"I'd go with a light, bite-size cream biscuit," says Susan Gage, owner of Susan Gage Caterers. "I wouldn't think of using a roll."

Still, rolls are not to be ruled out.

"True biscuits are too crumbly. That's not good at a cocktail party," says Washington caterer Becky Hamill, a native of Roanoke, a city where "country ham is served at every party." She prefers a simple, bite-size yeast roll that, confusingly enough, is called a tea biscuit.

"This is a roll that works because it's soft and it doesn't interfere with the taste of the ham," she says.

According to Hamill, "the best tea biscuits in the world" are made by Plantation Bakery, a wholesale operation in Roanoke. They are sold with country ham at Tinnell's Finer Foods, a Roanoke grocery. Hamill also recommends "the perfect size" of Pepperidge Farm Party Rolls for ham tea biscuits.

And no matter what size the party, she brushes each roll with melted butter before adding a thin slice of ham. She always heats the finished ham biscuits briefly in the oven before serving, insisting "Ham biscuits should always be served warm and be passed by waiters, not piled on a platter on the buffet table."

Rose Foster of Washington, Va., agrees with Hamill that rolls are the way to go.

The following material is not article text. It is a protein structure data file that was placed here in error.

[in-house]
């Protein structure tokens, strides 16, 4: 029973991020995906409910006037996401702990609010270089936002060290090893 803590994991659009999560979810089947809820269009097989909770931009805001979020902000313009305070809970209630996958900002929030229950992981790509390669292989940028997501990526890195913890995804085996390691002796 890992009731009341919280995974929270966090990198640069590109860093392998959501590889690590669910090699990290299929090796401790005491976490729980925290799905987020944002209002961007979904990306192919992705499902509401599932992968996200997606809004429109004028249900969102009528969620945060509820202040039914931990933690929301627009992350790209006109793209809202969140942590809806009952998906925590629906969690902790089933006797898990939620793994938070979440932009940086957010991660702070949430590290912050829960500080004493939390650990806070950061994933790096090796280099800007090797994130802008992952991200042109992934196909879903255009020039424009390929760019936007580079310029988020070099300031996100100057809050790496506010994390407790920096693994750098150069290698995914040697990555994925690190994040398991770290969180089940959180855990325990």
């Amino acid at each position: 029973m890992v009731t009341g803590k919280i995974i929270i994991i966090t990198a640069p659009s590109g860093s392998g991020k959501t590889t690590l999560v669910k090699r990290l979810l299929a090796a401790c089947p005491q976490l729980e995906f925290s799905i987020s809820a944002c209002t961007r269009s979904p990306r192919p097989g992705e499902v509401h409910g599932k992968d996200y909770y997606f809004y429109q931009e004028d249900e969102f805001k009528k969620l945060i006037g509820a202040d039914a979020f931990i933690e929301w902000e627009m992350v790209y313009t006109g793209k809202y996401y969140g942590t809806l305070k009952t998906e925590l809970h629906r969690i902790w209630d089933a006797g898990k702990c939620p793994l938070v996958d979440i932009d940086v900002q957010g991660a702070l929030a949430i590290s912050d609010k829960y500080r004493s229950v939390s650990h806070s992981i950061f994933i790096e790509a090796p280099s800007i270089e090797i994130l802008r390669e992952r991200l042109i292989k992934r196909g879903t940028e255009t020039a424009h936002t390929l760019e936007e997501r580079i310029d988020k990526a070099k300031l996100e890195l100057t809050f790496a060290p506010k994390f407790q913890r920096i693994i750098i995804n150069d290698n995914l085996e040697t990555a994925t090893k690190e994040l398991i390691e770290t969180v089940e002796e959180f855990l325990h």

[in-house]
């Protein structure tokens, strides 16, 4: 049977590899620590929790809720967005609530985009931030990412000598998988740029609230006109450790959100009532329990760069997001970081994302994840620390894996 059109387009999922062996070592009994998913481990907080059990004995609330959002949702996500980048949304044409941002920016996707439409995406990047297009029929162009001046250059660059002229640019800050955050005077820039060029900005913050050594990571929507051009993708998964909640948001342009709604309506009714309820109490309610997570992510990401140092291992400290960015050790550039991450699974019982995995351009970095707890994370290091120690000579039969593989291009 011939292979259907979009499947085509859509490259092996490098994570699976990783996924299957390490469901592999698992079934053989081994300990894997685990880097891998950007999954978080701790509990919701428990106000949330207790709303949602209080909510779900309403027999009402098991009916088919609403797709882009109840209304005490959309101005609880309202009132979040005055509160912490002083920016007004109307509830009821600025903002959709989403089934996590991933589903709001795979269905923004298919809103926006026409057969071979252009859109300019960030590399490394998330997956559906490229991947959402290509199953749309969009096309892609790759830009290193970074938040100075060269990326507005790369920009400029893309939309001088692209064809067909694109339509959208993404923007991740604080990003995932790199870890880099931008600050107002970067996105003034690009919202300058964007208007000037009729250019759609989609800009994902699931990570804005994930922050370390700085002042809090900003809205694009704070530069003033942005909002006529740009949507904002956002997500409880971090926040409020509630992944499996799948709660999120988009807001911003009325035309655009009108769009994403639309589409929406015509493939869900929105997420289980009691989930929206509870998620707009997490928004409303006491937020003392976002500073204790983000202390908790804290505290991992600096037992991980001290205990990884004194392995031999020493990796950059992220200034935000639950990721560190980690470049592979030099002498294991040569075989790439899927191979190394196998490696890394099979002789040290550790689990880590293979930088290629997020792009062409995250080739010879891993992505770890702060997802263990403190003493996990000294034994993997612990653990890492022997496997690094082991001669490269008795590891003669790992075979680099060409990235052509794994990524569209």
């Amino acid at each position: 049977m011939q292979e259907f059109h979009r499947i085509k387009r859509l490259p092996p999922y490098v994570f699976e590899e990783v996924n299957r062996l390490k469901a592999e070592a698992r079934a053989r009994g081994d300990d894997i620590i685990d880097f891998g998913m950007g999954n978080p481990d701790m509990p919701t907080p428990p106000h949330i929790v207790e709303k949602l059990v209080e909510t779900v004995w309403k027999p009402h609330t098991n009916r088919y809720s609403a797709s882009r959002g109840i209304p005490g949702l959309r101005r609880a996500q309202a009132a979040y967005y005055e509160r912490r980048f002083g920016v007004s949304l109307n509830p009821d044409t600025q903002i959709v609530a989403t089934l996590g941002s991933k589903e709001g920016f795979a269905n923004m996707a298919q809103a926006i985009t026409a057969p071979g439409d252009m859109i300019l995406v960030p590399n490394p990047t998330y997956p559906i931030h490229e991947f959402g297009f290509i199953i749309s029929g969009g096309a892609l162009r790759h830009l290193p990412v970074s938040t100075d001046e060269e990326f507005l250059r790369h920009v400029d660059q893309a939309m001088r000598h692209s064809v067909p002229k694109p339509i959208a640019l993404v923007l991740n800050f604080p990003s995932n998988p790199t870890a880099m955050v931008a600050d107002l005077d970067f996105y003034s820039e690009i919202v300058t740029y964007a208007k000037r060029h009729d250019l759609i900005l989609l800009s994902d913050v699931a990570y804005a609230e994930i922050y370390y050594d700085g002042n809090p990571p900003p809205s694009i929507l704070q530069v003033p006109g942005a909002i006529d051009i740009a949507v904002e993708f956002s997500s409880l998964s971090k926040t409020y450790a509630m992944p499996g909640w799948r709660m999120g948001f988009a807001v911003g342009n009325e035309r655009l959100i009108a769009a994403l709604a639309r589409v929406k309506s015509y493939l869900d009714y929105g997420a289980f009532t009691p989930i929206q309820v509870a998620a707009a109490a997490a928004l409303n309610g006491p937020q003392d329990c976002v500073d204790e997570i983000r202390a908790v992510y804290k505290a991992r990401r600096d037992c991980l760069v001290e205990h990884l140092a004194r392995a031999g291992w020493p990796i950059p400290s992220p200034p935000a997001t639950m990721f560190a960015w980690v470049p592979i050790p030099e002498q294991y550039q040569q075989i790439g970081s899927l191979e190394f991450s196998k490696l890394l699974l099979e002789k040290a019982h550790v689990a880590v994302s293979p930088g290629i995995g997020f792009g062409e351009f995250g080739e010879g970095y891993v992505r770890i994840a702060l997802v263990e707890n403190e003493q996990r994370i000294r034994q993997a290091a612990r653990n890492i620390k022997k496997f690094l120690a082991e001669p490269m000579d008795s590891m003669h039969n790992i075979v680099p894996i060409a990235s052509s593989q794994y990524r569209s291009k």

"Around here people like them on a roll because you can leave them on the car seat for hours, eat them when you like. There's no mess," says Foster, co-owner of Hillsdale Grocery. For 20 years she has sold between three and four dozen country ham biscuits per day to people on the go. As for flaky biscuits: "They take the flavor of the ham away," she says.

Country ham purveyor Tom Calhoun prefers his ham to be served on a roll as well. "Everyone in Culpeper calls them ham biscuits but they are really rolls," says Calhoun, owner of Calhoun's Ham House.

Calhoun predicts, no matter what turns the economy takes, that he will sell 1,700 to 1,800, 14- to 17-pound, dry-cured and aged country hams between Nov. 1 and New Year's. During that same time period, he will sell between 4,000 and 5,000 ham biscuits per week. "The ups and downs don't affect the ham business," says Calhoun.

He calls the thin, flat-topped rolls (tea biscuits) that he purchases from Knakal's Bakery in Culpeper "the real thing." And then: "I haven't found anything better."